Review: Coby Kyros 10.1 Tablet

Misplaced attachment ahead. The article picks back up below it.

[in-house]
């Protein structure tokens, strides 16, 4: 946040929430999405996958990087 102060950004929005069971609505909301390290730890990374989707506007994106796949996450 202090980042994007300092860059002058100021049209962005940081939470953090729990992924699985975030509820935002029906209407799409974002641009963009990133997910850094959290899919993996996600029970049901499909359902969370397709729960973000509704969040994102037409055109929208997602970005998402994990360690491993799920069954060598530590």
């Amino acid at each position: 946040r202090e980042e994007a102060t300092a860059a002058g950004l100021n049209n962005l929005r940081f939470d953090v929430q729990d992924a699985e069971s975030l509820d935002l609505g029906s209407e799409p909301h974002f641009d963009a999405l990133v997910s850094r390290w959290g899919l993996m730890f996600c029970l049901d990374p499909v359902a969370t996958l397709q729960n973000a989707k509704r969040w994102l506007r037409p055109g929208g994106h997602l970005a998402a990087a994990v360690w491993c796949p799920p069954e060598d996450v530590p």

The Coby Kyros is a budget tablet that doesn’t try to rival the big players. Instead it offers a decent range of features that try to tackle other low-end tablets like the Kindle Fire and Google Nexus 7. Coby are a well-established, though not widely known, technology company who have been in the business for over a decade and have plenty of experience. So can they deliver? Let’s find out. Key Specs For The Coby Kyros RRP: $289.99 Release Year: 2012 Operating System: Android 4.0 Ice Cream Sandwich Display Size: 10.1 inches Connectivity: Wi-Fi Cameras: VGA 1.0MP Battery Life: 7 hours Coby Kyros: The Pros Several Size Options: One of the most unique things about the Coby Kyros is that it comes in several size options. This is in contrast to most other devices which tend to come in a maximum of two size options, and emphasize storage options instead. However, the Coby Kyros doesn’t offer any storage options, instead putting the exact same technology into 5 different sized tablets. The available sizes are 7 inches, 8 inches, 9 inches, 9.7 inches and 10.1 inches. 7 inches and 10.1 inches are industry standard sizes, but those in between are uncommon. Size is pretty much always a trade off. The biggest screen is best in terms of actual use. It’s the optimal size for watching movies and playing games, and makes menu navigation easier too. However, large size means less portability. So the Coby Kyros offers a range of trade-offs between size and portability to suit any individual. MicroSD Slot: MicroSD slots are becoming a more and more common feature on tablets. Apple still don’t offer any kind of SD card slots, or USB ports, on their tablets, but many of the Android tablets now do. The Coby Kyros is no exception, and it’s a real benefit. While the Kyros itself comes with only 8GB or storage (like the Kindle Fire), the microSD slot allows you to expand this storage by up to 32GB, giving you a maximum total storage of 40GB. That’s a decent amount for a tablet, offering ample space to store several movies, lots of photos and plenty of apps. Cheap: It’s only fair to mention that the Coby Kyros is really cheap, which makes it a far more attractive option that it otherwise would be. It retails at a little over the Kindle Fire and Google Nexus 7, but prices are constantly changing so it’s worth checking this out. By lowering the price into the same range as these other devices, the Coby Kyros poses a direct challenge. It’s main advantage over the other two are the larger size options that are available. Responsive Screen: The touch screen on the Kyros is very responsive, making it easy to use and navigate through menus etc. This is important, and does mark it out against some other budget tablets which suffer from a lack of responsiveness that can become very frustrating. No Lag: While some budget tablets suffer from lag (and even some non-budget tablets for that matter!), the Coby Kyros performs very well. Changing between applications is always quick, and never slows down or freezes. The Kyros is a consistent performer on this front. Coby Kyros: The Cons 8GB Storage: As with several other budget tablets, the Coby Kyros only has 8GB on-board storage. That means that, out of the box, you could store around 6 movies on the Kyros, or a couple thousand songs. That’s actually not that much – even an iPod, which is used for music and occasionally video, offers far far more than this. While it’s possible to expand the storage of the Kyros using a microSD card, it’s still annoying to have just 8GB of storage to start with. No Rear Camera: This won’t bother everyone, but for those who like their tablets to double up as a camera the Kyros won’t do the trick. There is no rear-facing camera on the Kyros, so the only images it can capture are taken through the front-facing camera that’s around 1MP resolution and is meant for video conversation. No Google Play: For some this will be a pretty big deal. The Kyros doesn’t support Google Play – the Google apps store. That means you can’t download anything available only through Google Play, and are limited to the competitors like Amazon’s online store for apps. This is a really odd move for the Kyros given that it’s not affiliated with any particular service provider. If you’re a Google Play fan, you’ll have to look elsewhere. Speakers: The speakers on the Kyros are situated on the back of the device. This interferes with the clarity of the sound and also reduces the efficiency of the volume. While the Kyros isn’t the only tablet to make this unusual design decision, most of the others offer a better all-round package. Is The Coby Kyros Worth Buying? On the whole, the Kyros might be worth buying if you’re looking to stick to a tight budget and aren’t interested in the Kindle Fire or Google Nexus 7. The Google Nexus 7 almost certainly wins out over the Kyros in terms of performance and flexibility, but the Kindle Fire is a closer contest. Either way, the Kyros isn’t the greatest of tablets so make sure you research it thoroughly before committing to its purchase.


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